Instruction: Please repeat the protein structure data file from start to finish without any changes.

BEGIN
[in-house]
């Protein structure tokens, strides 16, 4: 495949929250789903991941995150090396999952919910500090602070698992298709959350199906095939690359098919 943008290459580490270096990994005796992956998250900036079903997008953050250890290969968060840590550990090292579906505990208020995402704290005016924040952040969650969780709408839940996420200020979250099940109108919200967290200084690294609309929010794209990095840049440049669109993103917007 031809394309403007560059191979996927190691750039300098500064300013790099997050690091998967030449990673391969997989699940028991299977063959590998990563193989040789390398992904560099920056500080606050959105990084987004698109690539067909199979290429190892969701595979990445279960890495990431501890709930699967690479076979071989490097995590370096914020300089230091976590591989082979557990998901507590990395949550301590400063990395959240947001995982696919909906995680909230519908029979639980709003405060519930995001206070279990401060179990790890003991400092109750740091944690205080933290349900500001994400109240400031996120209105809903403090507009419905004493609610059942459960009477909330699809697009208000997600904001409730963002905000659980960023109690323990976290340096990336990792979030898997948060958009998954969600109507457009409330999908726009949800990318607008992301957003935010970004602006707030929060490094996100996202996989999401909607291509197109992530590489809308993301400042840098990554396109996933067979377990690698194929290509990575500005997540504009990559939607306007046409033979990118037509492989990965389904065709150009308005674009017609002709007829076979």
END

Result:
[in-house]
């Protein structure tokens, strides 16, 4: 495949929250789903991941995150090396999952919910500090602070698992298709959350199906095939690359098919 943008290459580490270096990994005796992956998250900036079903997008953050250890290969968060840590550990090292579906505990208020995402704290005016924040952040969650969780709408839940996420200020979250099940109108919200967290200084690294609309929010794209990095840049440049669109993103917007 031809394309403007560059191979996927190691750039300098500064300013790099997050690091998967030449990673391969997989699940028991299977063959590998990563193989040789390398992904560099920056500080606050959105990084987004698109690539067909199979290429190892969701595979990445279960890495990431501890709930699967690479076979071989490097995590370096914020300089230091976590591989082979557990998901507590990395949550301590400063990395959240947001995982696919909906995680909230519908029979639980709003405060519930995001206070279990401060179990790890003991400092109750740091944690205080933290349900500001994400109240400031996120209105809903403090507009419905004493609610059942459960009477909330699809697009208000997600904001409730963002905000659980960023109690323990976290340096990336990792979030898997948060958009998954969600109507457009409330999908726009949800990318607008992301957003935010970004602006707030929060490094996100996202996989999401909607291509197109992530590489809308993301400042840098990554396109996933067979377990690698194929290509990575500005997540504009990559939607306007046409033979990118037509492989990965389904065709150009308005674009017609002709007829076979």